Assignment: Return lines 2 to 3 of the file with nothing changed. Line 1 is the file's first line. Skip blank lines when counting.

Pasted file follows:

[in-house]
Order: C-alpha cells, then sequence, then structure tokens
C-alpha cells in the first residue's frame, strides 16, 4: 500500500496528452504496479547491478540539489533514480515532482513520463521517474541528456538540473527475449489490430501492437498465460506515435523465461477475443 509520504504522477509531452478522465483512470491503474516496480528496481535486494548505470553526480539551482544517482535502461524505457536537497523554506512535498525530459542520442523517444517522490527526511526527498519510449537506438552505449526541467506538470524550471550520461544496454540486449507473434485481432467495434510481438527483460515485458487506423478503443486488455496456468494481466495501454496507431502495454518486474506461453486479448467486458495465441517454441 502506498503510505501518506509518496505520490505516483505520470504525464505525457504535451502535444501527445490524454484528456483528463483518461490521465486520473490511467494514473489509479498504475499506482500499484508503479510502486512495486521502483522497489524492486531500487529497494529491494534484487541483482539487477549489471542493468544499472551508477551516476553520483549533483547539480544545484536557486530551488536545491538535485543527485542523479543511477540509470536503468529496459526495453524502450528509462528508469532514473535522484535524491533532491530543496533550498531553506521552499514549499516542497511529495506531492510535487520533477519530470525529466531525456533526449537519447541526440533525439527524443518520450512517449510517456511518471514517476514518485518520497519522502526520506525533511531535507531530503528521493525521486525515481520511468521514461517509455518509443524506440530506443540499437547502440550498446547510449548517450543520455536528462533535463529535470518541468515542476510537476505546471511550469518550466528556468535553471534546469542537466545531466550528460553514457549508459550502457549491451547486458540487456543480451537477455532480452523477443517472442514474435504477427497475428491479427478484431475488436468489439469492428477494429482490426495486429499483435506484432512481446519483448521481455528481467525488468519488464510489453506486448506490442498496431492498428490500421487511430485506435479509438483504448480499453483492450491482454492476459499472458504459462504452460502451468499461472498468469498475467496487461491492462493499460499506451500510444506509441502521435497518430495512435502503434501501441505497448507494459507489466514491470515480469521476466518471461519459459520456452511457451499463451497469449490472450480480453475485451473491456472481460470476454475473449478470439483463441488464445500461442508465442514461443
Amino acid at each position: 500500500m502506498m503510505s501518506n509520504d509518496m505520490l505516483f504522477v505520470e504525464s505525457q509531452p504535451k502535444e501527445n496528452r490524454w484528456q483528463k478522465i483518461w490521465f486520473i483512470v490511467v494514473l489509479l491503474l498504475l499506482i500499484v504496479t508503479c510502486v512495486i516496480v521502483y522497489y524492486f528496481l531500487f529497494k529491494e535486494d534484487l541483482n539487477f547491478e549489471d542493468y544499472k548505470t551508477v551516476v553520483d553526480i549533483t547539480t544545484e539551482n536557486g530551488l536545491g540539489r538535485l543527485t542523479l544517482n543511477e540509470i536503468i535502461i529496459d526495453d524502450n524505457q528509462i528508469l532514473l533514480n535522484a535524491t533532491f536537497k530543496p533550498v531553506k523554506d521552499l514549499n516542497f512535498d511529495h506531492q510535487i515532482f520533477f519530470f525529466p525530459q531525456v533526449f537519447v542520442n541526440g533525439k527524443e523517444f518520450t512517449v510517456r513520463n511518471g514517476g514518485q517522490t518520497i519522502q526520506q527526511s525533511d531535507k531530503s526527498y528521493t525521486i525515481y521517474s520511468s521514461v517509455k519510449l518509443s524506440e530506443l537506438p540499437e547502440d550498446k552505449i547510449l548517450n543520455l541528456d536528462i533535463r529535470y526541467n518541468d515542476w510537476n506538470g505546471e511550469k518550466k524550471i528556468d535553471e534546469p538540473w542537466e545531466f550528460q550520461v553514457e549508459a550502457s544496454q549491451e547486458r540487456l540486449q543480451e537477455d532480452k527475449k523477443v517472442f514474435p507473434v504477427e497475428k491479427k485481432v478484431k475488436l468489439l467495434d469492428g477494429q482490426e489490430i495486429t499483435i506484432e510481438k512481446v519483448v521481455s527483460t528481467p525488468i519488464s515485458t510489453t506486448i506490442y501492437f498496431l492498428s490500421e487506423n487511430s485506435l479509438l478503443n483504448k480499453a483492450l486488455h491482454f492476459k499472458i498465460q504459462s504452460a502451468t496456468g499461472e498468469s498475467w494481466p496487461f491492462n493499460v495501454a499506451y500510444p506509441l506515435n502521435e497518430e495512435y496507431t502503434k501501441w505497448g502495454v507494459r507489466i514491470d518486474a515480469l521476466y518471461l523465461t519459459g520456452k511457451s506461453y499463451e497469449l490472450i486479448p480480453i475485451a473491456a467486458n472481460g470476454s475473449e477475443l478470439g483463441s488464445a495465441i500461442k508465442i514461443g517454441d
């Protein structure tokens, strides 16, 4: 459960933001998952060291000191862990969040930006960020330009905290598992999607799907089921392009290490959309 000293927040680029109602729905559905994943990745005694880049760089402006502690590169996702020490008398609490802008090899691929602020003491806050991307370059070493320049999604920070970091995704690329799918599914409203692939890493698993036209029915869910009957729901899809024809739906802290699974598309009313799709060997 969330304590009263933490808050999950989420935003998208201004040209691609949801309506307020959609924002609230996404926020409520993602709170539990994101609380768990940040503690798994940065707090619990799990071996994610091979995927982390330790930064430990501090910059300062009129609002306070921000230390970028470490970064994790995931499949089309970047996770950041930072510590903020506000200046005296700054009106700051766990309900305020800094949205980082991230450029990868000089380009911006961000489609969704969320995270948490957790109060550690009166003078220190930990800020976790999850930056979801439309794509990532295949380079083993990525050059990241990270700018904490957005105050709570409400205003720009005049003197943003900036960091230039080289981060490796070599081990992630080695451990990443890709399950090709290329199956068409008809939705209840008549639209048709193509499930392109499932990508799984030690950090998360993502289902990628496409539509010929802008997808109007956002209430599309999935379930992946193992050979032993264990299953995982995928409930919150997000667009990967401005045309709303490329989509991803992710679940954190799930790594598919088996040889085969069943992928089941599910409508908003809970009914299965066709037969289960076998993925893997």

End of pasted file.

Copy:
Order: C-alpha cells, then sequence, then structure tokens
C-alpha cells in the first residue's frame, strides 16, 4: 500500500496528452504496479547491478540539489533514480515532482513520463521517474541528456538540473527475449489490430501492437498465460506515435523465461477475443 509520504504522477509531452478522465483512470491503474516496480528496481535486494548505470553526480539551482544517482535502461524505457536537497523554506512535498525530459542520442523517444517522490527526511526527498519510449537506438552505449526541467506538470524550471550520461544496454540486449507473434485481432467495434510481438527483460515485458487506423478503443486488455496456468494481466495501454496507431502495454518486474506461453486479448467486458495465441517454441 502506498503510505501518506509518496505520490505516483505520470504525464505525457504535451502535444501527445490524454484528456483528463483518461490521465486520473490511467494514473489509479498504475499506482500499484508503479510502486512495486521502483522497489524492486531500487529497494529491494534484487541483482539487477549489471542493468544499472551508477551516476553520483549533483547539480544545484536557486530551488536545491538535485543527485542523479543511477540509470536503468529496459526495453524502450528509462528508469532514473535522484535524491533532491530543496533550498531553506521552499514549499516542497511529495506531492510535487520533477519530470525529466531525456533526449537519447541526440533525439527524443518520450512517449510517456511518471514517476514518485518520497519522502526520506525533511531535507531530503528521493525521486525515481520511468521514461517509455518509443524506440530506443540499437547502440550498446547510449548517450543520455536528462533535463529535470518541468515542476510537476505546471511550469518550466528556468535553471534546469542537466545531466550528460553514457549508459550502457549491451547486458540487456543480451537477455532480452523477443517472442514474435504477427497475428491479427478484431475488436468489439469492428477494429482490426495486429499483435506484432512481446519483448521481455528481467525488468519488464510489453506486448506490442498496431492498428490500421487511430485506435479509438483504448480499453483492450491482454492476459499472458504459462504452460502451468499461472498468469498475467496487461491492462493499460499506451500510444506509441502521435497518430495512435502503434501501441505497448507494459507489466514491470515480469521476466518471461519459459520456452511457451499463451497469449490472450480480453475485451473491456472481460470476454475473449478470439483463441488464445500461442508465442514461443